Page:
Then comes the bad news. The game was awfully short. The meat of the content is actually consumed by the story of Sir Lukus, leaving the "present" routes to be very very short, and thus, heavily undeveloped. Touya is too easily convinced that he once had a thing with Meguru or the other heroines, which did not help things.

Production-wise, I didn't like the fact that Suzuka (and her past incarnation, Mira) got a stealth boob job during production. Part of the running gag with G.J? was that any character voiced by Renka-san was flat-chested by default, but Sano changed his mind before the final master up was finished. They also added one heroine at the very last minute, so last minute that she did not even get a voice actress assigned.

Anata no shiranai kangofu: I'm not gonna dignify this game with a pseudo-analysis. All I'll say is that the game was a nurse abuse game that should have never been made. If you want nurse abuse, go play Yakin Byoutou or any of the Nanase Ren games that M no Violet so loves to make (I swear, they're on their 4th of 5th game based on Nanase Ren).

Majodou: This is the game that cemented the decline for me, despite being the third in the top three story-based G.J? games (the other two being Akibakei Kanojo and Seven Online Gamers ~Offline~).

The player takes the role of a guy that is caught in the midst of a battle for the Witch's World Cup, and his life becomes intertwined with that of four witches representing their respective countries. I wasn't that impressed, and admitedly, did not finish the game (I only cleared Subaru and Yuuko's routes). As such, I'll parrot some stuff other reviewers have said about the game.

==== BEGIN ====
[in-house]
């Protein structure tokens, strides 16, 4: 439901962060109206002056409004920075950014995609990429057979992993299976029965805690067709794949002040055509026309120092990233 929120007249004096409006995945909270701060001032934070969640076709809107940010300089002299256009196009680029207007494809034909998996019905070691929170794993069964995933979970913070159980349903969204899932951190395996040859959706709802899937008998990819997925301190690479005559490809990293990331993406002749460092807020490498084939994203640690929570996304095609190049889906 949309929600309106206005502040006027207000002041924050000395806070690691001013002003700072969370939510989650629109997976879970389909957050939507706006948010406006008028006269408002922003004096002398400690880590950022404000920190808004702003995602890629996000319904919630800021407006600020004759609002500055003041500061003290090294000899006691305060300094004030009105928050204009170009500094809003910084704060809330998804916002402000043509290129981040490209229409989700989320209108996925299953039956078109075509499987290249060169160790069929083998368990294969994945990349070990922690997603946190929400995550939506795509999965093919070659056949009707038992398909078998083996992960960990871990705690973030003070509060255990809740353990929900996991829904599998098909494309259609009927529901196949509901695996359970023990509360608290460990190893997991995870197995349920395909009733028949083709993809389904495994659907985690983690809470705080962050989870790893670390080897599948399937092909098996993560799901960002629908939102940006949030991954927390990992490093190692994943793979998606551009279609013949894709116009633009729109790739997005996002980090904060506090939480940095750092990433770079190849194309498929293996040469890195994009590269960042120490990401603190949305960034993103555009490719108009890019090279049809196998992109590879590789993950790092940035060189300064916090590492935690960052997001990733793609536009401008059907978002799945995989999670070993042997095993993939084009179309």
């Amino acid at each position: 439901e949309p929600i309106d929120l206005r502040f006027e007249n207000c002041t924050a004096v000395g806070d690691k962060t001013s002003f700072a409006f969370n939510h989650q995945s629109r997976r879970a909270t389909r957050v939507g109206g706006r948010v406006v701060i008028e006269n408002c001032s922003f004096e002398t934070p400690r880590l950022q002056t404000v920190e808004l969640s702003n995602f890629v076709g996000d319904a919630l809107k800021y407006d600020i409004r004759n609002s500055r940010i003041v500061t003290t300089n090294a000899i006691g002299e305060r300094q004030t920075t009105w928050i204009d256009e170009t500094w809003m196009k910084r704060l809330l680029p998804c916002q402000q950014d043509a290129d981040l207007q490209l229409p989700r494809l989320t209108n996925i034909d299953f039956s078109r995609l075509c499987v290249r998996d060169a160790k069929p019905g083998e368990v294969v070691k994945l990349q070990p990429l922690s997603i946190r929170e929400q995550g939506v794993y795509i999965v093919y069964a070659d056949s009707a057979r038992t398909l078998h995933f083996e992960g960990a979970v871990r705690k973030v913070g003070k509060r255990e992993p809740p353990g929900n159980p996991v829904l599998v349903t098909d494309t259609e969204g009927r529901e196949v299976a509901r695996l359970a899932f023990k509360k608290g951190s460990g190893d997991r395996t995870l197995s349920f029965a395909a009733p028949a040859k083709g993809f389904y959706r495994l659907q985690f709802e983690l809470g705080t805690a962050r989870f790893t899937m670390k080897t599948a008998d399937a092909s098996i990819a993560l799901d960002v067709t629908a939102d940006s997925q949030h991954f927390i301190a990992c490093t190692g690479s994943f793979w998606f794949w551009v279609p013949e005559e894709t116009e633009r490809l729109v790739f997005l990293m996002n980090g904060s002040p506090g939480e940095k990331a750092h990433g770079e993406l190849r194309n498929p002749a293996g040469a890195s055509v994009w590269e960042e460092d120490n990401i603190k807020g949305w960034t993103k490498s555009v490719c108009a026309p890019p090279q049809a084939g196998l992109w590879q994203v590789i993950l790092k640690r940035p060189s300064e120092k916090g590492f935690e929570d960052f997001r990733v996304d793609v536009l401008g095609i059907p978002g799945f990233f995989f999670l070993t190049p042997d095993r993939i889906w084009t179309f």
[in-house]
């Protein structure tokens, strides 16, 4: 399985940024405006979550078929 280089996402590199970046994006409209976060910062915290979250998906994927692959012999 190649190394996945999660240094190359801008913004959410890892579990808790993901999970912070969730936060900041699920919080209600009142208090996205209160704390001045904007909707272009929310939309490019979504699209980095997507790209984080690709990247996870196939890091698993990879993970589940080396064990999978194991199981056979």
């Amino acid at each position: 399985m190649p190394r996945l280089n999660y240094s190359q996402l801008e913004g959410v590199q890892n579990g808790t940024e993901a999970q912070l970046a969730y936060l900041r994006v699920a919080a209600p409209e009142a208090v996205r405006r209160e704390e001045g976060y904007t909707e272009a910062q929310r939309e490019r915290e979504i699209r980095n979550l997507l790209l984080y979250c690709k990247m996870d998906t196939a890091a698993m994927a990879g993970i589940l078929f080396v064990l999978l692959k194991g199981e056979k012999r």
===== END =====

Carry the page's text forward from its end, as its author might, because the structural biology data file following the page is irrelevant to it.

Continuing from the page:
THe scenario is acceptable in most japanese reviews I've read. Another well-liked point is how two routes go into the nature of the competition amongst the witches and what their role in the greater scheme of things is. A whole lot of them also liked Marie Marigold (the witch that was trapped inside a ceramic pot since the days of the Renaissance).

What pushed me away from it was the overall presentation. While most reviewers found Marie appealing, I got bored of her after I noticed she had a lot more screen time than the other heroines. Her Hadouken joke real old, real fast, too.

Hime to BOIN: *delegated to someone else*

Featured Character

Name: Kirishima Mizuki
Game: AneImo 2 ~Second Stage~, AneImo 2H's
Voiced by: Kimura Ayaka
Designed by: Shinonome Kazuhiko
Character Type: Oneesan-poi osananajimi (older sister-type childhood friend)

Kirishima Mizuki is Onodera Takumi's (AneImo2's protagonist) next door neighbor, living in the large mansion owned by her family with her father and her sister Satsuki.

Mizuki has known our protagonist for a very long time and has been like an older sister to him for as long as both can remember. Somewhere down the line, she developed feelings for Takumi, but decided to keep them a secret up until the beginning of AneImo2.

At the start of the story, Mizuki goes about her usual routine of waking Takumi up in the morning and giving him his lunch before sending him off to school. At times she'll even cut his hair and groom it if she feels it necessary (much to our protagonist's embarrassment). His parents are so impressed by her dedication that they constantly ask Mizuki to marry Takumi so she can always look after him. There are, of course, some awkward moments that greatly embarrass our heroine, to the point that she becomes incredibly clumsy as a result.

As the events of the game unfold, Satsuki and Kasumi (Mizuki's best friend) do their own thing to help her build up courage, or at least give hints of how she feels to our protagonist. Mizuki herself tries to get closer to Takumi in her own way, but is often twarted by her own bashfulness. Near the end of the route, Kasumi's warning that "things won't stay like this forever" is what triggers the resolution to Mizuki's route, which involves a date on Christmas Eve.

2H's decides to explore Mizuki's past relationship with Takumi in a weird way, and as such reveals that Takumi's breast fetish manifested because of her.

Despite being the older girl, Mizuki's relationship with Takumi is usually 50-50 when it comes to who is the "lead". She's also the jealous type, seeing that the only reason she dissapproves of snowboarding is the fact that our protagonist tends to attract "unwanted" female attention while doing so.

That's it for today.

-Moroboshi Yuumei
Tags: featured character, rant